art & design

Phenakistoscopes, Zoetropes, & Praxinoscopes, Oh My!

Today I was doing some research & brainstorming with my work crew for one of our Clients. I won’t go into details of the brief, but the conversation was focused on creating something physical to celebrate/honor something digital and video-based.¬†Obviously this isn’t groundbreaking territory, and the outcome is still very much a work in progress, but¬†it brought some nice¬†topics into discussion.

One of which was the evolution of the phenakistoscope. The ‘original animated GIF’ has enjoyed some recent posting love so I won’t simply regurgitate the nice collections¬†Juxtapoz¬†and This is Colossal have already put out into the world. ¬†Ok fine, here’s a small taste:¬†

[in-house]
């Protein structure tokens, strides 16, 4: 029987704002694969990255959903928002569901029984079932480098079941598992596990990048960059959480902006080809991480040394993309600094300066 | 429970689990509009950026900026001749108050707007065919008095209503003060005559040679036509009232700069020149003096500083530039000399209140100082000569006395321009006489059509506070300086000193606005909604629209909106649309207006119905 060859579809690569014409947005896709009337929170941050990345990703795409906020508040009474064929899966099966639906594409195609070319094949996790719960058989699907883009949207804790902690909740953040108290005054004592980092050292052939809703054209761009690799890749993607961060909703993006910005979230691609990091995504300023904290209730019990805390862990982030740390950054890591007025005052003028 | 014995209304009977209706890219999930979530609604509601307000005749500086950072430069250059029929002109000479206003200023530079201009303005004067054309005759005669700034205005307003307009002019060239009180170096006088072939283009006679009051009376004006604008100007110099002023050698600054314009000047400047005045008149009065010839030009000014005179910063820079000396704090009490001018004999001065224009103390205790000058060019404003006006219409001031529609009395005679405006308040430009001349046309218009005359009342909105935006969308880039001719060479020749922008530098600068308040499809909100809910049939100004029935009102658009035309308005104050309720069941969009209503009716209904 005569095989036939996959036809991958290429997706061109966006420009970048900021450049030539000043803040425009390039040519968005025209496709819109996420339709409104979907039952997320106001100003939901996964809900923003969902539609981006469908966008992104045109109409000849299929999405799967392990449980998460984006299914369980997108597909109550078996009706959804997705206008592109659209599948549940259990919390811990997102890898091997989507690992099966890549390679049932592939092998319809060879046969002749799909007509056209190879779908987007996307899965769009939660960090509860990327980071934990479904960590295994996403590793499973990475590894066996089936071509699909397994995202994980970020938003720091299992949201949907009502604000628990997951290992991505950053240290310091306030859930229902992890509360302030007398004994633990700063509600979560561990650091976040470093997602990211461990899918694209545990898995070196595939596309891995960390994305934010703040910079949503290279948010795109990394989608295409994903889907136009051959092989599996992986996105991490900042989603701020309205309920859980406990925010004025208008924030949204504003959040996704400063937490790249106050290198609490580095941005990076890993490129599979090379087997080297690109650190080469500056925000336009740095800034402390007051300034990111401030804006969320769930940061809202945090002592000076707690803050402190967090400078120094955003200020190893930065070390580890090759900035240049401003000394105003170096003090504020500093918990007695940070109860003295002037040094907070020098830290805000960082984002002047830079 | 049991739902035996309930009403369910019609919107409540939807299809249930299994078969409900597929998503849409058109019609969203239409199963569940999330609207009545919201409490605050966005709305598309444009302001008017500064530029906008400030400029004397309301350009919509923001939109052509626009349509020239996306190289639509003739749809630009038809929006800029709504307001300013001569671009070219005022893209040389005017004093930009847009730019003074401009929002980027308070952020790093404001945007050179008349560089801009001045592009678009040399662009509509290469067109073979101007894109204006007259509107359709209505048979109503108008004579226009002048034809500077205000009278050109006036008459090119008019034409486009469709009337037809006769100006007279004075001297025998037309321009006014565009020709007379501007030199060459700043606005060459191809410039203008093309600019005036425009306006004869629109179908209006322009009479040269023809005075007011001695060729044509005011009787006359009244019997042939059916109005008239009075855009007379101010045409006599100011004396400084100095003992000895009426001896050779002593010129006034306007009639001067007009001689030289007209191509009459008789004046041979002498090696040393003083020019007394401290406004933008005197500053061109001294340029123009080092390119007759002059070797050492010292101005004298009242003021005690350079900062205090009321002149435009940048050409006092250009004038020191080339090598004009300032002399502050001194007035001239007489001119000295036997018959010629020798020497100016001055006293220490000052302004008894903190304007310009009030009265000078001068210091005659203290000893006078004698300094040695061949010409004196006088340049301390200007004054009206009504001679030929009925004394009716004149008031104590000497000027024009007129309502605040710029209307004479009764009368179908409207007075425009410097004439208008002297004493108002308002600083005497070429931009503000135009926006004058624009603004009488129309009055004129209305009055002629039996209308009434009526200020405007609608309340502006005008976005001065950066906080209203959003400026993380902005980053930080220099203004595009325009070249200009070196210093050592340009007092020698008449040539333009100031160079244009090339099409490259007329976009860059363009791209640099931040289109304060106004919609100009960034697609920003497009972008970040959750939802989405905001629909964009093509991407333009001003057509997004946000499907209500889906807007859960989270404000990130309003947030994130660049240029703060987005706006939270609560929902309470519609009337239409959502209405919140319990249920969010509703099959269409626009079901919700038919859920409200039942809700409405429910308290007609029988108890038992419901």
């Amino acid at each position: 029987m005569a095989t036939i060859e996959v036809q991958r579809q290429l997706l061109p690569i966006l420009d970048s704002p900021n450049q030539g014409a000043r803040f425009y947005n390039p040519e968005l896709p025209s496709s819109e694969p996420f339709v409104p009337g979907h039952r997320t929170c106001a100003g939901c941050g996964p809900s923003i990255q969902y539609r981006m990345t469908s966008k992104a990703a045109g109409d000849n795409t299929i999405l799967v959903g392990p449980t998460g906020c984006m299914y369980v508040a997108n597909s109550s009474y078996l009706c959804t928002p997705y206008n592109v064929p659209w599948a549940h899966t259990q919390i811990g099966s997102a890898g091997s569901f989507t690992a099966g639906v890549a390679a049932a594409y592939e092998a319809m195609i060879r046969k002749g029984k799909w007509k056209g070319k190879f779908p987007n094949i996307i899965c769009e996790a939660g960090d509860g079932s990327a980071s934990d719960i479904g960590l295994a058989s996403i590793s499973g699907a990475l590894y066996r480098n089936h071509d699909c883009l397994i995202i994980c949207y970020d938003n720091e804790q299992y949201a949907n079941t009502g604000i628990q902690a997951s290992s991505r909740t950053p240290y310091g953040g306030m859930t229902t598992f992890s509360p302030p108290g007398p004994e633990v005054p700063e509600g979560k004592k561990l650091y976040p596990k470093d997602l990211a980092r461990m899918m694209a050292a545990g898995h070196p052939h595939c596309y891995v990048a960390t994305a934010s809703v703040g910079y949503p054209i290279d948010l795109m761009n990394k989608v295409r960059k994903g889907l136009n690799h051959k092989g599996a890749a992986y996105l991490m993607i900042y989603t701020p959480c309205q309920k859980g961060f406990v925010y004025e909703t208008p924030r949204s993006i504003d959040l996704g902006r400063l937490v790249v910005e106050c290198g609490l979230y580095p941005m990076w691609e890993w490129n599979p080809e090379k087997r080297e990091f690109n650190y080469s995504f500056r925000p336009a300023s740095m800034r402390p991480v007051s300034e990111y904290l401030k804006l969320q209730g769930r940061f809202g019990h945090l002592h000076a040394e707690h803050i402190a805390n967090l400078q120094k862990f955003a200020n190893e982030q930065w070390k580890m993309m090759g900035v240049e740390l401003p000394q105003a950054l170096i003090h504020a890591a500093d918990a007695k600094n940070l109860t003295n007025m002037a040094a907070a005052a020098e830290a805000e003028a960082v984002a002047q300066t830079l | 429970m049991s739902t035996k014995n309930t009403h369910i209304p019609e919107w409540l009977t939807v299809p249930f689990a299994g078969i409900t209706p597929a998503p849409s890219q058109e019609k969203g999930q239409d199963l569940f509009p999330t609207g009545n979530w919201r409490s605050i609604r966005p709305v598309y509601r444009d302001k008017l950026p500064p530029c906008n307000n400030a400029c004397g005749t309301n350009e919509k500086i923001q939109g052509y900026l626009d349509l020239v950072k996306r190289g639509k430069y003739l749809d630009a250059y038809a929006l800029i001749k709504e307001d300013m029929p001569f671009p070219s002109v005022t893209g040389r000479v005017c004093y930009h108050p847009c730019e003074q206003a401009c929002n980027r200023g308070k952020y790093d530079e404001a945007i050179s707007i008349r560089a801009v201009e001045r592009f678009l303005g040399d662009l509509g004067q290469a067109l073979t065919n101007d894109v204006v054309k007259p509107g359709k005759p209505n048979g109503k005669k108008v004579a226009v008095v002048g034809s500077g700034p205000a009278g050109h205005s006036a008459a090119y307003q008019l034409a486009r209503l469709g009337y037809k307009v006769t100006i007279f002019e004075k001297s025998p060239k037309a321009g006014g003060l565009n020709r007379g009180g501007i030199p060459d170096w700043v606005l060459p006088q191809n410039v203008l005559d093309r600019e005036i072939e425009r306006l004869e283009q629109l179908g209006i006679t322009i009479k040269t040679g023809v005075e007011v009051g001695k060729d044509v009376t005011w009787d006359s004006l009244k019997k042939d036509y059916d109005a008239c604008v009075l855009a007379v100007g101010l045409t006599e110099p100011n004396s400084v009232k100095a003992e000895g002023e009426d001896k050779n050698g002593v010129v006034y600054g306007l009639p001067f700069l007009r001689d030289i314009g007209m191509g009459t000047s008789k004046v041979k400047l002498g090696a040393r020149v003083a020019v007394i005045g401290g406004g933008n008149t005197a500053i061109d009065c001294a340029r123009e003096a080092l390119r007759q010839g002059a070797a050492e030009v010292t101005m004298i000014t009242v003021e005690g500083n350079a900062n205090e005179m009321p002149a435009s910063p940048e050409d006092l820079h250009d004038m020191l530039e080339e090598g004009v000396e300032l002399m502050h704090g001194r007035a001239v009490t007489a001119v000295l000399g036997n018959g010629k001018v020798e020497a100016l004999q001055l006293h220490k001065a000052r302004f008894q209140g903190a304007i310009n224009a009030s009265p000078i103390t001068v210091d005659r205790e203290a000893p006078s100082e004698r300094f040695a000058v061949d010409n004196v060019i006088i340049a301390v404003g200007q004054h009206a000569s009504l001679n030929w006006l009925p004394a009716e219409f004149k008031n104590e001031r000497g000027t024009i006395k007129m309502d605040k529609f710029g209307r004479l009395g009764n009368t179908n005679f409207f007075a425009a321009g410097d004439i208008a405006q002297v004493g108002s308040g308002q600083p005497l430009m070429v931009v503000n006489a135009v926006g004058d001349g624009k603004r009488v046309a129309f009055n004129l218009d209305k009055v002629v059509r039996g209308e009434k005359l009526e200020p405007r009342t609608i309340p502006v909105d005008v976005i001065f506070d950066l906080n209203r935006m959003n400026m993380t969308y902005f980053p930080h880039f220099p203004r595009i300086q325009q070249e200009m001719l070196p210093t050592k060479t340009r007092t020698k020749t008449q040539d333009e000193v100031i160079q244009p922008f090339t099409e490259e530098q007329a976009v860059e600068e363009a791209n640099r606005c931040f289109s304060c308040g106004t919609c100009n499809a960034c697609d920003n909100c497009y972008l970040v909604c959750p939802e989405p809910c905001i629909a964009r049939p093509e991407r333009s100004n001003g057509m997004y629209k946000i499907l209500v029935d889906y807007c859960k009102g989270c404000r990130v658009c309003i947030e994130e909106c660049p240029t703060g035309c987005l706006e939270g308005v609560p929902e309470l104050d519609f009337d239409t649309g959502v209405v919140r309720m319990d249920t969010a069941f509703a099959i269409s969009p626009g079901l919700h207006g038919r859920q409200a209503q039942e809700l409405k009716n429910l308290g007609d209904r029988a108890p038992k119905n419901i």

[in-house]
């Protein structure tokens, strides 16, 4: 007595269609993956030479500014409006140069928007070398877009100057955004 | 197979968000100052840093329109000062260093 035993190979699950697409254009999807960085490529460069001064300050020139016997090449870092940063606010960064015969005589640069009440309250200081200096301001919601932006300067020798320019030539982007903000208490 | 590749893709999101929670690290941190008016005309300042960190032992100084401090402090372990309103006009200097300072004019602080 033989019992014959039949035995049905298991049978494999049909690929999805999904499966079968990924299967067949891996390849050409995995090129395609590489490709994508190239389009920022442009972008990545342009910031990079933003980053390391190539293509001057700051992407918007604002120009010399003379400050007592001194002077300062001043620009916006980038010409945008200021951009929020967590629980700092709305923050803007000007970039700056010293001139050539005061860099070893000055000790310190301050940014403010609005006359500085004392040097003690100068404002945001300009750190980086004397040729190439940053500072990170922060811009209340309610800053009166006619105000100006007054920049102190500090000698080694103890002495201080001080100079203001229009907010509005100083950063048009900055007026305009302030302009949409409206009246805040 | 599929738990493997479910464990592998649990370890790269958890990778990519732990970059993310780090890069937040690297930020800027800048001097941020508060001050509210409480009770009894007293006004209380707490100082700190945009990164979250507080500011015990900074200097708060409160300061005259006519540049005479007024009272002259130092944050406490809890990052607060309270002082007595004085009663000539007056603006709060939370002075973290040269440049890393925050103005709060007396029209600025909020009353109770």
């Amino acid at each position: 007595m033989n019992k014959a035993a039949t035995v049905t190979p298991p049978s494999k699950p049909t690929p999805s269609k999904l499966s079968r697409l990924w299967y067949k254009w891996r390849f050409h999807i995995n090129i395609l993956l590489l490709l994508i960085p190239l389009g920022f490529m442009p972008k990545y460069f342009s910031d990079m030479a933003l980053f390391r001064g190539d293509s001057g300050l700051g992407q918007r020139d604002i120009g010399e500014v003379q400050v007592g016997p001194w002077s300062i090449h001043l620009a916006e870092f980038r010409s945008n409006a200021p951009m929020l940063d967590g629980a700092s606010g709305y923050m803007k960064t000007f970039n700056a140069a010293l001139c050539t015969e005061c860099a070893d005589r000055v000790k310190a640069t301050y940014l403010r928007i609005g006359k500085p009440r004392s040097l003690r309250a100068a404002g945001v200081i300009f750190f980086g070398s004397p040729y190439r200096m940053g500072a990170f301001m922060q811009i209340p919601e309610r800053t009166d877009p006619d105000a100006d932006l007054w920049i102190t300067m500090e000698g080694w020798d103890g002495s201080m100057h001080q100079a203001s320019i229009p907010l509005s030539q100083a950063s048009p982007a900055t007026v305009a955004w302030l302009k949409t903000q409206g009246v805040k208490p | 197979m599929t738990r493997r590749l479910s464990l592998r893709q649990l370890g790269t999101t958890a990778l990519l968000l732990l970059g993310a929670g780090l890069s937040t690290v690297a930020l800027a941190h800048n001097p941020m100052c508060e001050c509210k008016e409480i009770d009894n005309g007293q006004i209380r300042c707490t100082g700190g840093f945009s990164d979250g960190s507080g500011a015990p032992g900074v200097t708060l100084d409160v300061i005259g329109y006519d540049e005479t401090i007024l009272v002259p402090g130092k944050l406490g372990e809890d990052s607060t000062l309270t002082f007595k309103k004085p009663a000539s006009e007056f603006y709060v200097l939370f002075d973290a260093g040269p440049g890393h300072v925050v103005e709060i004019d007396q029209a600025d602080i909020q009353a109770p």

A quick history sum-up: the phenakistoscope, zoetrope, and praxinoscope were all ‘pre-animation’ devices that created the illusion of motion by displaying rapid sequences of drawings or photos. They’re all essentially versions of the same concept, just altered and improved over time. A Belgian physicist¬†named Joseph Plateau is credited with inventing the first phenakistoscope device, but there were a lot of scientists, mathematicians, and such working on the same idea at the same time.¬†

The end results are obviously nice, but the most interesting part to me was looking back at the devices themselves. Metallic, merry-go-round cake-pan wonders.